Insulin Resistance Syndrome
Am Fam Physician. 2001 Mar 15;63(6):1159-1164.
See patient information handout on insulin resistance syndrome, written by the author of this article.
Insulin resistance can be linked to diabetes, hypertension, dyslipidemia, cardiovascular disease and other abnormalities. These abnormalities constitute the insulin resistance syndrome. Because resistance usually develops long before these diseases appear, identifying and treating insulin-resistant patients has potentially great preventive value. Insulin resistance should be suspected in patients with a history of diabetes in first-degree relatives; patients with a personal history of gestational diabetes, polycystic ovary syndrome or impaired glucose tolerance; and obese patients, particularly those with abdominal obesity. Present treatment consists of sensible lifestyle changes, including weight loss to attain healthy body weight, 30 minutes of accumulated moderate-intensity physical activity per day and increased dietary fiber intake. Pharmacotherapy is not currently recommended for patients with isolated insulin resistance.
Obesity, type 2 diabetes mellitus (formerly known as non–insulin-dependent diabetes), hypertension, lipid disorders and heart disease are common in most Western societies and are collectively responsible for an enormous burden of suffering. Many people have more than one—and sometimes all—of these conditions, leading to the hypothesis that the coexistence of these diseases is not a coincidence, but that a common underlying abnormality allows them to develop. In 1988 it was suggested that the defect was related to insulin, and the insulin resistance syndrome was first described.1 It is estimated that this syndrome affects 70 to 80 million Americans.2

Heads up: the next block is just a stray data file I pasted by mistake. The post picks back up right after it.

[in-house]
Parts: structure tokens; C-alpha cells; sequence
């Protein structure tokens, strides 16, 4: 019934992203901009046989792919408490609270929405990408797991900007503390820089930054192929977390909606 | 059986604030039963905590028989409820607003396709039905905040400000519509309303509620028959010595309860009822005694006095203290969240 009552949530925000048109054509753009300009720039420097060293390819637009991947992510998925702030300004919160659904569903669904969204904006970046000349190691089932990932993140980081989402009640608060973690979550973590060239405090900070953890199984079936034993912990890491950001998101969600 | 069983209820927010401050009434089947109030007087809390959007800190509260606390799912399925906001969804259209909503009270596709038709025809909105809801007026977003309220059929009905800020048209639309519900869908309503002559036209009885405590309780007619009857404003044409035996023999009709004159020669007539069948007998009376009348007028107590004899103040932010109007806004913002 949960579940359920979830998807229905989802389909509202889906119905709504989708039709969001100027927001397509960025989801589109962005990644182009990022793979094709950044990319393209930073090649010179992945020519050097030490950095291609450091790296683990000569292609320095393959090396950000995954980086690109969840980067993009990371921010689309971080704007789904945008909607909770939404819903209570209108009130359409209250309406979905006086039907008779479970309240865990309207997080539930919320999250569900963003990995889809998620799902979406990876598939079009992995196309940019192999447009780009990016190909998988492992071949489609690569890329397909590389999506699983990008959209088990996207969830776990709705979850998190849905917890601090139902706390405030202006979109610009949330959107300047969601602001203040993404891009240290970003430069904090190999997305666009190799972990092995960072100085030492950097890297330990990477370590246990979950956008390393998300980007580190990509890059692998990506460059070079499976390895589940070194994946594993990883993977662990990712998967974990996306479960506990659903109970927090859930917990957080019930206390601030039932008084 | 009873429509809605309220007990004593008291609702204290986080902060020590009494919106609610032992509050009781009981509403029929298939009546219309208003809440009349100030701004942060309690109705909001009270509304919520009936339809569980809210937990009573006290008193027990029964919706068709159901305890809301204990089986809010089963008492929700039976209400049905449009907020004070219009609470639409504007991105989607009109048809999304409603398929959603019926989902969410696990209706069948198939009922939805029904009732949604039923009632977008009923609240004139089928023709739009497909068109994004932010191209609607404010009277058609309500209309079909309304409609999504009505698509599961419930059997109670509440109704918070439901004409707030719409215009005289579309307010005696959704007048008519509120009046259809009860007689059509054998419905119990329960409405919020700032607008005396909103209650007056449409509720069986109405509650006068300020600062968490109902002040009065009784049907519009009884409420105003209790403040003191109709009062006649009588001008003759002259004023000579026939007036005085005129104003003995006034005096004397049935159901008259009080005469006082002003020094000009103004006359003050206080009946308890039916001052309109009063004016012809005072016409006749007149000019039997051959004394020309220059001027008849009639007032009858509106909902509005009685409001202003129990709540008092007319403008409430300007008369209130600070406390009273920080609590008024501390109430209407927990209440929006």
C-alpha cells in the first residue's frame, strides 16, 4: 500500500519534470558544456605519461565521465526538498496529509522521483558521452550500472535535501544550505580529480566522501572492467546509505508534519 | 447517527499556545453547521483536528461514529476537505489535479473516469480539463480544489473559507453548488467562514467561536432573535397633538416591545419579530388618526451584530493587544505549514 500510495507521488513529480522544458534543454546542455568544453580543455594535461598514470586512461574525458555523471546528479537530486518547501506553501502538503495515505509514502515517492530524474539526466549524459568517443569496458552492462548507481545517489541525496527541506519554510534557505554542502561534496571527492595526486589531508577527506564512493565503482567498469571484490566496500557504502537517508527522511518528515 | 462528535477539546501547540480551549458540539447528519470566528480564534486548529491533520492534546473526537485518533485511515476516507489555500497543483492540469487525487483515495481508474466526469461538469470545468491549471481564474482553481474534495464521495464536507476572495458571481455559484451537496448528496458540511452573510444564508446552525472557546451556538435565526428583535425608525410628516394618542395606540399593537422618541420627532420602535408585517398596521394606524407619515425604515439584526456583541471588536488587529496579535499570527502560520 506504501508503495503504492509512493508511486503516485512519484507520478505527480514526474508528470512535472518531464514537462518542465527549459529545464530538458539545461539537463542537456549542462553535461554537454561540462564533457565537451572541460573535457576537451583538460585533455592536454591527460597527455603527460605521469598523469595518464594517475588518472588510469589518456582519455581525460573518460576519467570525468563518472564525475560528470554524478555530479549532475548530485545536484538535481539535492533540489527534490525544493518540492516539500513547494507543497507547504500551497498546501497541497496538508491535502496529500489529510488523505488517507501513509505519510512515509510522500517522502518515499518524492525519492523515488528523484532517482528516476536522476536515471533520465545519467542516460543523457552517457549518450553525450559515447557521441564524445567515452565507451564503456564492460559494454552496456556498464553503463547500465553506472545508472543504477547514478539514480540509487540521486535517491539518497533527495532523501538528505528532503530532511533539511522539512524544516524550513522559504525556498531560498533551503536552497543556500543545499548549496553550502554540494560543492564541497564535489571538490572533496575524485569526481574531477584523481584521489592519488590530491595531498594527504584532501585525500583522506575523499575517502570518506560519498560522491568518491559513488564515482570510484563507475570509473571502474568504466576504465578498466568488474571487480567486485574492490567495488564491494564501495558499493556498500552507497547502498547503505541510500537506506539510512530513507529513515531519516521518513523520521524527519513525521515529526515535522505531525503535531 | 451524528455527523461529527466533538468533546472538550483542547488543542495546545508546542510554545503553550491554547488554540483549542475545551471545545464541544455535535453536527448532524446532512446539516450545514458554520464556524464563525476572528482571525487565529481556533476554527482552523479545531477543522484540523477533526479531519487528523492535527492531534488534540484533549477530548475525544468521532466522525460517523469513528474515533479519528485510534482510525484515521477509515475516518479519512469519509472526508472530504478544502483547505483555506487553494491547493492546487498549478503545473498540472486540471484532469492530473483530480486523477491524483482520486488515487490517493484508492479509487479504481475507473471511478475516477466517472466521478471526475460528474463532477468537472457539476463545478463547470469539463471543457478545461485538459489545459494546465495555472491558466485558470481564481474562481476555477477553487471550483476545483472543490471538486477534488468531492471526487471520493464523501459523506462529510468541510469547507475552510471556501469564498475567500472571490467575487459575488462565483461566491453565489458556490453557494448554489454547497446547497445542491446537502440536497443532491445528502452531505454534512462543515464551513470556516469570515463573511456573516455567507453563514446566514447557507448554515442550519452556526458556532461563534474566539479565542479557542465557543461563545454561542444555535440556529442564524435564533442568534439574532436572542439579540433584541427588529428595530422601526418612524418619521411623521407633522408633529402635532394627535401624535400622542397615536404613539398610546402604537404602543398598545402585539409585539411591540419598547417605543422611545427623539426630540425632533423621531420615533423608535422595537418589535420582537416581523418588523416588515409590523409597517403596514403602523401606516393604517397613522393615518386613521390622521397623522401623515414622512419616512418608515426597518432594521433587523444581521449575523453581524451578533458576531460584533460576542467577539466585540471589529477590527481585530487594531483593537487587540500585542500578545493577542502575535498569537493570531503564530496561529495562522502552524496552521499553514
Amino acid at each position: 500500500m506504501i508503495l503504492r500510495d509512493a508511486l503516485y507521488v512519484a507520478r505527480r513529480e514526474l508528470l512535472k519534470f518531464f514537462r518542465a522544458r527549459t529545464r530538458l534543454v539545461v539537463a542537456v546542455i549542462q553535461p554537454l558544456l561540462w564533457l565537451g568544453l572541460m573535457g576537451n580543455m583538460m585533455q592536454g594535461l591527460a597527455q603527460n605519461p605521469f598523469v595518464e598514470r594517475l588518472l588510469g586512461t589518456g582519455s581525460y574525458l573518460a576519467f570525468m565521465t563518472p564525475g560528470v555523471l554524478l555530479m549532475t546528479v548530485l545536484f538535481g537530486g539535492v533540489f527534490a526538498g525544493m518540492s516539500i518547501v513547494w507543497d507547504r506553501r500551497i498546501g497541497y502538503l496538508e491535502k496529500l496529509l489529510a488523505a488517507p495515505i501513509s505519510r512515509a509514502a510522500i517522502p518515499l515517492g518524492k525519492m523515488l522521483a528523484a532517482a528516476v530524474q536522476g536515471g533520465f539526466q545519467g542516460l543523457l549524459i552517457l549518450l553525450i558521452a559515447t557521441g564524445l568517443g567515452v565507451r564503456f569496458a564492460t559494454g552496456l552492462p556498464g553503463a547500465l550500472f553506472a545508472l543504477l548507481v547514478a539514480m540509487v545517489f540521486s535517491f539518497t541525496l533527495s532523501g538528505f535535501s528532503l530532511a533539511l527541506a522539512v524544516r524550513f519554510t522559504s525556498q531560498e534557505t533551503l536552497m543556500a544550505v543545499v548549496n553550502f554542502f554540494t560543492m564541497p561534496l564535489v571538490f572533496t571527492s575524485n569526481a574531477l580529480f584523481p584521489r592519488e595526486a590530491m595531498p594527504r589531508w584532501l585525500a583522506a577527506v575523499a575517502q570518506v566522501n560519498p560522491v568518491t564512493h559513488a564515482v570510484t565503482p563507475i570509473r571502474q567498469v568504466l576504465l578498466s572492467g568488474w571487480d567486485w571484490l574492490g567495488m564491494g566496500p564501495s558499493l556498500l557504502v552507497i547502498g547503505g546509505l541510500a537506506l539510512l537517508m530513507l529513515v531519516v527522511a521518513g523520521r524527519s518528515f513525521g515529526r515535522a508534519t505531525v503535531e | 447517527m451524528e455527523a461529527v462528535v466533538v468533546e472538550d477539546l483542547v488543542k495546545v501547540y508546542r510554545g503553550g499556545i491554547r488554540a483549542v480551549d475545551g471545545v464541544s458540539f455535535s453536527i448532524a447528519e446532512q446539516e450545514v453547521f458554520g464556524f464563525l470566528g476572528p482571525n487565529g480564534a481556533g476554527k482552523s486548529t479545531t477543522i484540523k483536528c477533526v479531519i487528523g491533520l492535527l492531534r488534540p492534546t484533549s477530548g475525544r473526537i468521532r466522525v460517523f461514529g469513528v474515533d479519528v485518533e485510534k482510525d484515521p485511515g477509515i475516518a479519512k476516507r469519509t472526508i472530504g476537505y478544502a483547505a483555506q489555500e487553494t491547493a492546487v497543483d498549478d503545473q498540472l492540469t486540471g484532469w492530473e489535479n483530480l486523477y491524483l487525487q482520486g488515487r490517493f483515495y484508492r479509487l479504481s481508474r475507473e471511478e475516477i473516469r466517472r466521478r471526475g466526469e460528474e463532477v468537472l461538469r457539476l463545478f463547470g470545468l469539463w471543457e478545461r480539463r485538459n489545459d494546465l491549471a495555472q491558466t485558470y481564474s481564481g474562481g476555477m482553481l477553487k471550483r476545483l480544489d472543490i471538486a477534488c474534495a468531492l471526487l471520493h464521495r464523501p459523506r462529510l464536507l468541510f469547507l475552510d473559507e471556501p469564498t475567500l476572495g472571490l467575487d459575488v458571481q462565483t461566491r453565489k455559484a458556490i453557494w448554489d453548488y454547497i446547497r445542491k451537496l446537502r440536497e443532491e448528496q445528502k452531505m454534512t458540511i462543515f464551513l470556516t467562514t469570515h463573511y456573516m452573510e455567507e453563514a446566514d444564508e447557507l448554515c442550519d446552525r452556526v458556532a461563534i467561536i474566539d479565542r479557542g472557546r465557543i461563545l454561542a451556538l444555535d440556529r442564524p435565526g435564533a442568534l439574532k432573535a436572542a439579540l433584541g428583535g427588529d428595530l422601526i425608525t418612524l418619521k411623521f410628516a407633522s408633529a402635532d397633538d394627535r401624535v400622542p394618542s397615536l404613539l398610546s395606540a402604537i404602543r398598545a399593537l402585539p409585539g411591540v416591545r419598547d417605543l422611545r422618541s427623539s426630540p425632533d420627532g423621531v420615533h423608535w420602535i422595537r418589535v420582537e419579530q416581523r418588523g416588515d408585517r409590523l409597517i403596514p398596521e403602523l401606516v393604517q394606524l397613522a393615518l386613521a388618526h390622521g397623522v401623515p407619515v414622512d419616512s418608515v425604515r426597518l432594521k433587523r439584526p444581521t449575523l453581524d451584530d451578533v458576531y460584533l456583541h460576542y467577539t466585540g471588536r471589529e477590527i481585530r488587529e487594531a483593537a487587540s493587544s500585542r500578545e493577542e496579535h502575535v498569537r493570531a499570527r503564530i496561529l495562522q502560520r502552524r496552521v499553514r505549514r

Insulin stimulates glucose uptake into tissues, and its ability to do so varies greatly among individual persons. In insulin resistance, tissues have a diminished ability to respond to the action of insulin. To compensate for resistance, the pancreas secretes more insulin. Insulin-resistant persons, therefore, have high plasma insulin levels. The syndrome can be defined as a cluster of abnormalities, including obesity, hypertension, dyslipidemia and type 2 diabetes, that are associated with insulin resistance and compensatory hyperinsulinemia. However, a cause-and-effect relationship between insulin resistance, these diseases and the mechanisms through which insulin resistance influences their development has yet to be conclusively demonstrated.
Components of Insulin Resistance Syndrome
TYPE 2 DIABETES
Type 2 diabetes is the condition most obviously linked to insulin resistance. Compensatory hyperinsulinemia helps maintain normal glucose levels—often for decades—before overt diabetes develops. Eventually the beta cells of the pancreas are unable to overcome insulin resistance through hypersecretion. Glucose levels rise, and a diagnosis of diabetes can be made.3 Patients with type 2 diabetes remain hyperinsulinemic until they are in an advanced stage of disease. Only in severe cases, in patients with fasting glucose levels above 180 to 198 mg per dL (10 to 11 mmol per L), are low plasma levels of insulin present.